Within the criminal justice system, every state has its own penal or criminal code and every state has its own system of courts and police to maintain order and ensure the laws are followed. A defendant who commits a criminal act in Nevada, for example, will usually be arrested by police in Nevada and will usually face trial in Nevada criminal court- even if the defendant actually lives somewhere else outside of the state.
There are, however, some limited exceptions to this rule. If you fall within the exception and face arrest in a state you do not live in, you need to ensure that you contact a local attorney right away to get help. It can be a major hassle to be required to return to court in a different state to deal with criminal charges you face. LV Criminal Defense aims to reduce the burden on you, and to try to keep you out of jail and help you avoid a guilty verdict. Our Las Vegas criminal defense team is ready to get started fighting to protect your rights if you face arrest, so give us a call now. We have extensive experience representing both clients who live locally within Nevada as well as visitor arrested while in Las Vegas.
The state of Nevada has adopted the Interstate Fresh Pursuit Uniform Act to establish rules for when law enforcement from another state can arrest someone within Nevada’s borders. The Interstate Fresh Pursuit Uniform Act is codified in Nevada Revised Statutes Sections 171.154 through 171.164.
N.R.S. 171.158 stipulates that any member of a peace unit organized by a state, county, or municipality, can have authority to make an arrest of a defendant in Nevada. A member of a duly organized peace unit can make such an arrest if he or she is in “fresh pursuit” of a defendant and continues that pursuit across state lines.
Authorities from another state cannot make an arrest in Nevada, even if they are in fresh pursuit, unless the person to be arrested is believed to have committed a felony within the other state. If the defendant is believed to have committed a felony, the peace officer from the state where the crime was allegedly committed will have all of the same rights as Nevada authorities do to arrest the suspected felon.
Once a defendant is arrested on felony charges by a peace officer from another state who was in fresh pursuit, the peace officer must take the arrested individual before a magistrate in the county where the arrest took place. This must occur with no unnecessary delays.
The magistrate will preside over a hearing to determine if the arrest was a lawful one. If the arrest was lawful, the defendant will be kept in custody for a reasonable time to allow the Governor of the state where the crime took place to issue an extradition warrant. Depending upon the nature of the alleged crime, the magistrate may set bail for the defendant instead of keeping him incarcerated., but the defendant would still be subject to an extradition warrant. If it is determined the arrest was not a lawful one, the person who was arrested must be discharged.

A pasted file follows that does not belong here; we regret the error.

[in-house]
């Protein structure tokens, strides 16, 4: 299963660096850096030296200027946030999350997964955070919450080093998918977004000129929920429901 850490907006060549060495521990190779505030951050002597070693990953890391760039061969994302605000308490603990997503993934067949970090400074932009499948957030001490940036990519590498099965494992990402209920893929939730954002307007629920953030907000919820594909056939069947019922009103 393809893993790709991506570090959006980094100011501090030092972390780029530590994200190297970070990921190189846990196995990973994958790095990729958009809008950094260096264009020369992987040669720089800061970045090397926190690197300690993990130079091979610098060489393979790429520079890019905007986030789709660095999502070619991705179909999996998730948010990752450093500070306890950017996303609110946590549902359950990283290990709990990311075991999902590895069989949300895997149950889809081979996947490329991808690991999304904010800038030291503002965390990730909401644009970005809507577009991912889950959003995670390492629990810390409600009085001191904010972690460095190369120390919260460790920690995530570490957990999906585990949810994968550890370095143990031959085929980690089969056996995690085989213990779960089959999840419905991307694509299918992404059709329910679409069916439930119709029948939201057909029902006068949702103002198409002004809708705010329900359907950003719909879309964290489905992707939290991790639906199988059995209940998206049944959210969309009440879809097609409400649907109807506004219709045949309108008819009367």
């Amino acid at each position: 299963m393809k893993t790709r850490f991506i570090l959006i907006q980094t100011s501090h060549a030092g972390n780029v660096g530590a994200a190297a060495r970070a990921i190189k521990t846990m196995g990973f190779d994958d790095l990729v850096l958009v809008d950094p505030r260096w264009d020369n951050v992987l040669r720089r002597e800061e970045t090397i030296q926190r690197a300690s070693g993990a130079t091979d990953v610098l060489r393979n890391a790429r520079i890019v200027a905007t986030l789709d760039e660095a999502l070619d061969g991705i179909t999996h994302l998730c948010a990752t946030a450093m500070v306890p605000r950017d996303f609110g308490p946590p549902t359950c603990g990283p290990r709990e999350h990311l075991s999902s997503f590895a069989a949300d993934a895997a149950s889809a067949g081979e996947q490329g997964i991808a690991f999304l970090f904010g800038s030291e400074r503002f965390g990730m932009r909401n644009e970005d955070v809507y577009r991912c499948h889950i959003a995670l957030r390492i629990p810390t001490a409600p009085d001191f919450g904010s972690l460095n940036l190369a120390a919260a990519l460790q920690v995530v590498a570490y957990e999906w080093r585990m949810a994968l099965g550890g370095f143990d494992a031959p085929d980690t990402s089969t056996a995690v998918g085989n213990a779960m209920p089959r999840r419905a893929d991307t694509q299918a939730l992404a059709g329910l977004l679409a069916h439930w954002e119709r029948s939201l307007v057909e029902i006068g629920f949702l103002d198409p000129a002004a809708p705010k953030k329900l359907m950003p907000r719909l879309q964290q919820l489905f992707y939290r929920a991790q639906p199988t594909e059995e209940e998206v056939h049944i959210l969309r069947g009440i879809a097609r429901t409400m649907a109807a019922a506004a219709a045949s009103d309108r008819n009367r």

The common law definition of fresh pursuit is adopted within Nevada’s laws allowing arrest of someone the police are in fresh pursuit of. Fresh pursuit generally means actively pursuing a person who committed a felony, or actively pursuing someone who there is probable and reasonable cause to believe broke the law and committed a felony offense.
Nick Wooldridge has a long track record of representing clients accused of serious federal and state crimes in Nevada.
Nevada is not the only state in the United States that has a law allowing for an arrest in another location by a peace officer who is in fresh pursuit. Many other jurisdictions throughout the U.S. also have statutes allowing foreign police officers to come into a state to make an arrest of someone they are in fresh pursuit of. For example, Iowa addresses the authority of officers from another state in Code Section 806.1 and Michigan addresses fresh pursuit in Code Section 780.101.
It is important to understand how these laws can shape your rights. If you are accused of committing a crime in neighboring California or Oregon and you cross into Nevada, a peace officer from the state where a felony offense was allegedly committed could come into Nevada, if the officer is actively in fresh pursuit of you. You could then be arrested in Nevada, and the peace officer from California or Oregon would have to take you before a Las Vegas magistrate.
The Nevada magistrate would make a decision on whether the arrest was lawful or not. If the arrest was unlawful, you could go- but of course could still be arrested if you crossed back over into the state where the crime was allegedly committed. If the magistrate determined the arrest was lawful, you could be held in custody in Las Vegas or released on bail until the Governor of the state where the crime allegedly took place arranged for your extradition. You’d then be transported, while in custody, to the state where the crime allegedly occurred so you could stand trial.
Likewise, if you are arrested in a different state and an officer from Nevada is in fresh pursuit of you, that Nevada peace officer could follow you across state lines, and could arrest you as long as the officer followed the laws of the state you fled to. You could then be extradited back to Nevada to stand trial.
At LV Criminal Defense, we can help you to argue against extradition or can defend you if you are accused of breaking any Nevada laws. Call as soon as possible after an arrest to speak with a Las Vegas criminal attorney who can help you to understand your rights and fight arrest or criminal charges.